In a second step, an infrared thermometer was used to simplify the measuring system by introducing among the independent variables also the irradiance produced by photographic bulbs (200 W and 2,800 K) to approach in-field applications. In both cases, air temperature and air relative humidity were considered as constant.

Soil samples, number of soil samples (N) = 250, were collected from the CRA-ING experimental field (Lat. 42°06′11.00″N, Long. 12°37′40.81″E) at a depth of 30 cm. The operative soil status being normally unknown, different initial levels of water content and temperature were achieved by hydrating, dehydrating, warming up (stove, 40–60 °C; controlled environment, 20–25 °C) and cooling down (fridge, 2–4 °C) different plastic trays (20 × 30 cm) previously filled with soil samples.

The dynamic variation of sampled soil temperature was identified by an operator analyzing a specific thermal image area called the Region Of Interest (ROI). The temperature values were collected at four different intervals: 0, 3, 6 and 10 s. The water content (%) was expressed gravimetrically as percentage of grams (g) of water on g of dry soil (θ g, water g/dry soil g). The water content reference measurements of samples were obtained through the official oven-drying gravimetric technique [

The soil surface temperature dynamic variation was acquired using a FLIR (S40) thermocamera [

As in the previous case, soil samples (N = 50) were collected in the CRA-ING experimental field at a depth of 30 cm. In addition to different initial levels of water content and temperature, different irradiance values were considered for all the samples. Irradiance was measured by a radiation sensor whose sensible element is a photodiode that converts incident radiation into a voltage (LP-9021 RAD, Delta Ohm, Padova, Italy). The signal is then acquired by a portable microprocessor-controlled multifunction quantum-photo-radiometric indicator with LCD indication (HD-9021, Delta Ohm). The sensor measures the flux of incident radiation in the spectral region spanning from 450 nm to 950 nm, ranging from 0 to 2,000 W/m^{2} and having a precision of ±3.5%. The portable indicator has a resolution of 0.1 W/m^{2} for values minor than 200 W/m^{2} and 1 W/m^{2} for values greater than 200 W/m^{2}.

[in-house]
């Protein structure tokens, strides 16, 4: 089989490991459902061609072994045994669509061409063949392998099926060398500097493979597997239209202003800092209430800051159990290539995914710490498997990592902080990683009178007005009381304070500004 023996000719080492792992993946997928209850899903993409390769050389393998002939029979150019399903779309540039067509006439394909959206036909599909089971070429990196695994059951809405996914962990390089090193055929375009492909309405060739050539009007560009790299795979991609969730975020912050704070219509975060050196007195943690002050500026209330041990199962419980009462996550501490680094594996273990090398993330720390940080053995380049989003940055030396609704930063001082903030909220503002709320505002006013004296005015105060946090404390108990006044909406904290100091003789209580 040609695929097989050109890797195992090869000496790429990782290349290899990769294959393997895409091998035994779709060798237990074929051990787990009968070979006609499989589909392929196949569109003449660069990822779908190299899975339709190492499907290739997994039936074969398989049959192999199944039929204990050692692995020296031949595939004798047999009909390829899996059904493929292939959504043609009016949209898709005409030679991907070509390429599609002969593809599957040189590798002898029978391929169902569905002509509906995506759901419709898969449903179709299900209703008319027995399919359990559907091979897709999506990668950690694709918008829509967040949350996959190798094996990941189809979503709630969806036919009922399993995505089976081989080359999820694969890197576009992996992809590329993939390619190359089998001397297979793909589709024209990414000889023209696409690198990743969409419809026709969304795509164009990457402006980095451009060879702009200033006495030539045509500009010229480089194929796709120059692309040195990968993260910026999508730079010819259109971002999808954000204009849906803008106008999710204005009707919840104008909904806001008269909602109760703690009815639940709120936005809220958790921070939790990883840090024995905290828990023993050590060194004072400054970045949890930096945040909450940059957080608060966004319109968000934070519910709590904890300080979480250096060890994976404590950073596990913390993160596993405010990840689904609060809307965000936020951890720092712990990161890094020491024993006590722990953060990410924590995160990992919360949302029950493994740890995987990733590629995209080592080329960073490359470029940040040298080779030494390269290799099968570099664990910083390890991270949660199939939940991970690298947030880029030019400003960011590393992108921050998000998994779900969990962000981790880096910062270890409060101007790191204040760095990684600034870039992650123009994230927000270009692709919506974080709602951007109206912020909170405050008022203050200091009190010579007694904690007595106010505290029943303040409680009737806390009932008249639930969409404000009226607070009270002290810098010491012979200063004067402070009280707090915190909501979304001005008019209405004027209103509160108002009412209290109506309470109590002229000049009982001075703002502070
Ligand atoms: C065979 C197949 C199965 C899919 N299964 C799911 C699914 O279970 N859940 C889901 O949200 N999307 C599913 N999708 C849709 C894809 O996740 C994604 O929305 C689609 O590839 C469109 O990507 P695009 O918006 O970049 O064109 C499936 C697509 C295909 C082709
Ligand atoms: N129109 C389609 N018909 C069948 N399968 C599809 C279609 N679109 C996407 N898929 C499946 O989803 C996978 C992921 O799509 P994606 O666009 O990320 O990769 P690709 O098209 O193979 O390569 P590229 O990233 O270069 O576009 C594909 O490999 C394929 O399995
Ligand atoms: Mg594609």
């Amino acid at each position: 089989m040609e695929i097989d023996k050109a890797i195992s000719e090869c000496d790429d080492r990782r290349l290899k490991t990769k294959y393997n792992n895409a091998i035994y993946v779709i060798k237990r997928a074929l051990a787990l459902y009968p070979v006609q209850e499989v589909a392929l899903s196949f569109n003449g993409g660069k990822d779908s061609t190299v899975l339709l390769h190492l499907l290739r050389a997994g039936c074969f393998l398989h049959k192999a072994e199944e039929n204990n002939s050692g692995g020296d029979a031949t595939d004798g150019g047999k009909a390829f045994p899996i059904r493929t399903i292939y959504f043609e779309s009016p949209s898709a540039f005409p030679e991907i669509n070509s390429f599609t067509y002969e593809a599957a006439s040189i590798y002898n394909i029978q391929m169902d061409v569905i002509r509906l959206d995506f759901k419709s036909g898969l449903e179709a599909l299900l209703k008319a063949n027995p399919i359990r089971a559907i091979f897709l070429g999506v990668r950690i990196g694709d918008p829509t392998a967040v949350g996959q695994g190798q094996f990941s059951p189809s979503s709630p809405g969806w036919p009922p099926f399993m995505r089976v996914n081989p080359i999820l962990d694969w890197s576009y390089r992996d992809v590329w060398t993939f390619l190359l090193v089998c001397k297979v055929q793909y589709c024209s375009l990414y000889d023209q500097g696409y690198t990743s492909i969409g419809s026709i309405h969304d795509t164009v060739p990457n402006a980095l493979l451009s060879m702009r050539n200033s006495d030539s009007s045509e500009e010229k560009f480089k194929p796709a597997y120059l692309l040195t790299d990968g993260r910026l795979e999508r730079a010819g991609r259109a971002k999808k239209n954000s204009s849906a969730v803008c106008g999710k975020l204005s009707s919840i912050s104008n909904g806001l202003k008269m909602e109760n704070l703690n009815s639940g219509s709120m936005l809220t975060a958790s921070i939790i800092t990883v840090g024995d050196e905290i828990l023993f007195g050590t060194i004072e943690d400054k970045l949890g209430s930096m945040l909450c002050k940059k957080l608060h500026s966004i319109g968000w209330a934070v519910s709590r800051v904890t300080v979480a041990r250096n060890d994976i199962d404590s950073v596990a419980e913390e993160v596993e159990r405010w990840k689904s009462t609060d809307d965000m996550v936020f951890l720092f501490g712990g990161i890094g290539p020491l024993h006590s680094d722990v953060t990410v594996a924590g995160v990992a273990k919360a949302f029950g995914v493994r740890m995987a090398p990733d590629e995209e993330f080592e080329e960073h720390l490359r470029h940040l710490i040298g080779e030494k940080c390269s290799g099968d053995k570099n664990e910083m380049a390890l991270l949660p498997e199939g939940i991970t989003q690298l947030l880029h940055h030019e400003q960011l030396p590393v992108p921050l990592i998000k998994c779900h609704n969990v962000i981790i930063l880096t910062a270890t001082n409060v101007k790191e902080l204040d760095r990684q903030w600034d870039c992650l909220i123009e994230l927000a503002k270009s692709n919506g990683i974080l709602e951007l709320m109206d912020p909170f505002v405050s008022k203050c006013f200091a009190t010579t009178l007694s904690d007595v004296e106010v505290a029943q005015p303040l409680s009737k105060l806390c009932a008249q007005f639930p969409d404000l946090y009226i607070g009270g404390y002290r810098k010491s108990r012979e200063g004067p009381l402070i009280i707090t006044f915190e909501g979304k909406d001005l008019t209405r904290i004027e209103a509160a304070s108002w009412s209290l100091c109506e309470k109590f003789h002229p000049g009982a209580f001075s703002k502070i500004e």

Soil surface temperature dynamic variation was measured at four intervals (0, 3, 6 and 10 s) by an infrared thermometer measuring the amount of radiant energy emitted by the samples (IRtec P500, Eurotron, Milano, Italy). The instrument has a measurement range from −30 °C to 930 °C, a resolution of 0.1 °C and an accuracy of ±1% + 1 °C. Also in this case the water content reference measurements of samples were obtained through the oven-drying gravimetric technique [

Soil samples (N = 40) were collected in the CRA-ING experimental field facilities during three different days and times in order to obtain a high SWC and solar irradiance variability. The samples were collected on the surface of bare soil after deep ploughing (60 cm) [

For the datasets creation, the temperature dynamic variations were collected at four intervals (0, 3, 6 and 10 s), named hereafter t_{0}, t_{3}, t_{6} and t_{10}, respectively. For the presence of different specific heats between water and soil, the analyses were regulated with the addition of slopes obtained by interpolation values for each interval (t_{3} slope, t_{6} slope and t_{10} slope). The t-slopes were calculated from the initial temperature (t_{0}) to the final one, including all the internal steps (_{10} slope was calculated from the t_{0}, t_{3}, t_{6} and t_{10} values).

Three different datasets were hence created. The first in the laboratory method based on the active infrared thermography considered only the measurement of temperature variation as independent (observed) variable. The second laboratory one added the irradiation of soil samples as independent variable and it was based on active infrared thermometry. Finally, the in-field experiment was based on active infrared thermometry and it also considered as independent variables some meteorological parameters (

The SWC estimation in all the analysis, both in laboratory (_{3}, t_{3} slope, t_{6}, t_{6} slope, t_{10} and t_{10} slope for the thermographic analysis and only at the interval t_{10} slope for both laboratory and in-field thermometric analysis taking a temperature reading every second. For these two last analyses only the t_{10} slope was considered because it performed better than the t_{3} and t_{6} ones. This is due to the presence in-field of the environmental variables producing noises that can be lowered with a longer acquisition.

The procedure of PLS [

The predictive ability of the model is partially dependent on the number of Latent Vectors (LV) used and was assessed by the prediction efficiency parameters: Root Mean Square Error (RMSE), Standard Error of Prevision (SEP) and correlation coefficient (

In order to obtain more general and wide (

_{3}, t_{6} and t_{10}) and for the slopes obtained by value interpolation for each interval (t_{3} slope, t_{6} slope and t_{10} slope) with maximum

_{10} slope interval, assessed with maximum _{10} slope.